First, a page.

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Holabird Sports


Eagnas Hawk 800
Eagnas Hawk 800

Evaluations of the Eagnas Hawk 800:

Naoyuki Tai, March 28, 2001:

   Place of purchase: 

   Date of purchase: 

   Warranty: 5 years

   Price: was $565

   Equipment:

6 point mount, upright, spring tensioner, dual-action swivel clamps

   Experiences:

This is the cheapest upright stringing machine you can buy.
So far I strung about 10 times with this machine.

Summary:
There are some shortcomings, but it is usable. There are better alternatives.

Mounting:
Head and throat mounting is a "screw down". You screw in the racquet support, racquet and racquet support and then screw down with a big wheel nut. Some say this is "not good", but, so far, I do not find any problems.
Also, after screwing down, you can move the head and throat mounting posts to adjust the pressure on the racquet in head and throat direction.
These screw based mounting needs some "guess work" about how appropriate the mounting is.
Head/throat mounting comes with some attachments for various thickness of racquets. However, none of attachements are good for tapered body. Some racquets (like my Yonex SRQ-500) have tapered body for inner side of face, and there is no mounting attachment for this racquet securely.
It works OK for box shape racquet (like original Prostaff).
Side four (4) mounts are absolutely joke. It comes with two kinds of supporting posts. One has several holding cut out and other is just a strait post.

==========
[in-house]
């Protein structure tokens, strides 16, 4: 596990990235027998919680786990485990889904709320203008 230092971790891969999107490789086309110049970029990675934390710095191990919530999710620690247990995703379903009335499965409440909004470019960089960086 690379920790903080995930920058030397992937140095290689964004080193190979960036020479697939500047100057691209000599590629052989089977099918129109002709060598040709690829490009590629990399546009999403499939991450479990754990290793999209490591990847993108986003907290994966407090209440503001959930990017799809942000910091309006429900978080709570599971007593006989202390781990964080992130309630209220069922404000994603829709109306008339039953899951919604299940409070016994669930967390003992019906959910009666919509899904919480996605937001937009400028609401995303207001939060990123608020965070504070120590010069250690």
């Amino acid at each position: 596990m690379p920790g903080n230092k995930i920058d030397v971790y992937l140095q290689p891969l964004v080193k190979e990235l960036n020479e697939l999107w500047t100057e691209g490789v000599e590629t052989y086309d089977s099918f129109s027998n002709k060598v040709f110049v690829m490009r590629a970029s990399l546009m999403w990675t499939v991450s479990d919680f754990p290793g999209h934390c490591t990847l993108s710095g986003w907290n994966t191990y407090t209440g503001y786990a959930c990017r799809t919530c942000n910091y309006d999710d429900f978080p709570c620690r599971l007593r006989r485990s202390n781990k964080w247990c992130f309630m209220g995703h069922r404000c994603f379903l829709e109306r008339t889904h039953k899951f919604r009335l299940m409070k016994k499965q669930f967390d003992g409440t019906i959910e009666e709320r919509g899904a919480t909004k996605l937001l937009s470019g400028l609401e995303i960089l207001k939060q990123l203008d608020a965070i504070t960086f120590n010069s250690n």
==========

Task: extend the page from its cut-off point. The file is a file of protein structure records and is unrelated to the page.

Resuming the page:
Strait post slightly bends backward, creating upward stress rather than holding racquet. So, this is, unless you are desperate to hold the racquet in some way, joke.
The other shaped post works slightly better for supporting.
But, you have to screw down the four posts with screws from back of the machine. Because four posts moves independently, there is no way to hold the racquet evenly.
If left and right posts move in sync, you can hold the racquet evenly, but, this is not the case for Hawk 800.
Recently, I completely gave up using side mounts as it does little to support the racquet.

Turn table:
It is just a flat metal faces with one post in the middle. They are greased up. No fancy mechanism but, it works remarkably well so far. In future, I might have to grease up.
Because it is so simple, I can probably take care of that.

Clamps: It comes with 2 dual action swivel clamps. Clamps work OK.
Its base is held by one bolt and two nuts. Cheap. Sometimes you need to adjust how tight/loose the clamp base is.
Clamp and clamp base has a little play (which is unavoidable for this construction). It is not excessive but I do not like it.